Involuntary leakage of urine (urinary incontinence) affects women of all ages, particularly older women who live in residential care such as nursing homes. Some women leak urine during exercise or when they cough or sneeze (stress urinary incontinence) and this may occur as a result of weakness of the pelvic floor muscles such as damage during childbirth. Other women leak urine before going to the toilet when there is a sudden and compelling need to pass urine (urgency urinary incontinence) and this may be caused by involuntary contraction of the bladder muscle. Mixed urinary incontinence is the combination of both stress and urgency urinary incontinence. Pelvic floor muscle training is a supervised treatment and it involves muscle‐clenching exercises to strengthen the pelvic floor muscles. It is a common treatment used by women to stop urine leakage. Other treatments are also available which can either be used alone or in combination with pelvic floor muscle training.

Cochrane Database of Systematic Reviews: Plain Language Summaries [Internet] - John Wiley & Sons, Ltd.

Version: 2013

Bladder training for urinary incontinence in adults

Urinary incontinence is the inability to control the leakage of urine and is a common and distressing problem. Urge incontinence is leakage of urine when a person is unable to control the strong desire to pass urine (void). Stress incontinence is the leakage of urine when a person coughs or undertakes physical exertion. Bladder training encourages people to extend the time between voiding so that continence might be regained. This can take months to achieve but may help people who are physically and mentally able to use this method. The review of trials did not find enough rigorous evidence and concluded that more research is needed. The limited evidence available suggests that bladder training may be helpful in treating urinary incontinence but this is not definite.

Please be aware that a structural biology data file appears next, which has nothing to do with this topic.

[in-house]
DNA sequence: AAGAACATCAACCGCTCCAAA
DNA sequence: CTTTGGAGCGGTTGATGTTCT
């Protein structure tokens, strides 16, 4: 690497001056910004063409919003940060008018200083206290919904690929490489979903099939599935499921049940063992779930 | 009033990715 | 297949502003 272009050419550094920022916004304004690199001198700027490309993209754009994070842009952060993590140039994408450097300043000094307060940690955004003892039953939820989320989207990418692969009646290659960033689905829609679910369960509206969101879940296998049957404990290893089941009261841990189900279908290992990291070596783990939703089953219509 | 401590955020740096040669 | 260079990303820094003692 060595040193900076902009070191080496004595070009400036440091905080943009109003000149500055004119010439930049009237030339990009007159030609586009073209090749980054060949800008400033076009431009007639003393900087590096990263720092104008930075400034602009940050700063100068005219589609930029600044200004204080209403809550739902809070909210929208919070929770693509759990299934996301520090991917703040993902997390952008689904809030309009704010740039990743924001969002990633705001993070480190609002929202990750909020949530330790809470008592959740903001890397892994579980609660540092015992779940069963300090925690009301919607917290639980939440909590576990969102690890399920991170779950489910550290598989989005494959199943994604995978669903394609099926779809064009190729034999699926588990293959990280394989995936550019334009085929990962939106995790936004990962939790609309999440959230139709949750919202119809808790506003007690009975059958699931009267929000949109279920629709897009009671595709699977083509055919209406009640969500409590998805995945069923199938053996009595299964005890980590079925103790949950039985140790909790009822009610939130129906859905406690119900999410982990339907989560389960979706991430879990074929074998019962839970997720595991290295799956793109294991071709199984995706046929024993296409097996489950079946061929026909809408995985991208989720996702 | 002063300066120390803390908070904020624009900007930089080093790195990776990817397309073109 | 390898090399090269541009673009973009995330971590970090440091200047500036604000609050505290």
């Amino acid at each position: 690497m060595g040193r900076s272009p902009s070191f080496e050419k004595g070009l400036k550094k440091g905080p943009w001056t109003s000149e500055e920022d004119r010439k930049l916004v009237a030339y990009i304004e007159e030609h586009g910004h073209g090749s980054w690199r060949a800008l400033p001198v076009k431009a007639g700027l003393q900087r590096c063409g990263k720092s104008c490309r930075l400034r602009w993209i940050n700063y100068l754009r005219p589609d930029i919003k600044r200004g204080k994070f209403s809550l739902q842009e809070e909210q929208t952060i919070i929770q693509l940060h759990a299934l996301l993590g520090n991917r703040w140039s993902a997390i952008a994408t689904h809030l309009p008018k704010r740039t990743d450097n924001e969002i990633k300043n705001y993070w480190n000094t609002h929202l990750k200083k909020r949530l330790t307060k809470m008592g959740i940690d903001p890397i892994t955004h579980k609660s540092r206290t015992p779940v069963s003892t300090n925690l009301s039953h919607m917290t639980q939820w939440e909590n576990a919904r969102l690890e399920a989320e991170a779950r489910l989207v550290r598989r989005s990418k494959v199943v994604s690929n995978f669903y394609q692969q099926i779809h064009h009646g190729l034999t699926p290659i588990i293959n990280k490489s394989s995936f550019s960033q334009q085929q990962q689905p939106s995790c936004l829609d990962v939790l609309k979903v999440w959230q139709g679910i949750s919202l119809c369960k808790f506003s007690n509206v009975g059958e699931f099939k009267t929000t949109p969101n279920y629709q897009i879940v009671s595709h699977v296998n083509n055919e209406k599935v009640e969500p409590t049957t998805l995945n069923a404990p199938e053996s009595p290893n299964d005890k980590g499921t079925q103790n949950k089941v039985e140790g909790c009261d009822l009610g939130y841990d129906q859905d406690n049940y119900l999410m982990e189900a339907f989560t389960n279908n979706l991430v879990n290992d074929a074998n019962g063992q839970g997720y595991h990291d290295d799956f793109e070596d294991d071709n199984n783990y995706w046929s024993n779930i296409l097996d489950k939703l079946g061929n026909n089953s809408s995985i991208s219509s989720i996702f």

Cochrane Database of Systematic Reviews: Plain Language Summaries [Internet] - John Wiley & Sons, Ltd.

Version: 2009

Traditional sling operations for urinary incontinence in women

Traditional sling operations are used to treat women with stress urinary incontinence. This is loss of urine when coughing, laughing, sneezing or exercising due to damage to the muscles that hold up the bladder, and injuries to the nerves that may occur during childbirth. Sometimes stress incontinence occurs together with "urge incontinence" ‐ known as "mixed incontinence". The sling operation aims to hold up the bladder with a strip of material which may be biological or synthetic. The results showed that there is not enough information on which to judge whether traditional sling operations are better or worse than any other treatments. Long term results are awaited. In this review there were few trials, of high quality, comparing slings with other forms of surgery and only one study comparing sling operations with non‐surgical treatment.

Cochrane Database of Systematic Reviews: Plain Language Summaries [Internet] - John Wiley & Sons, Ltd.

Version: 2011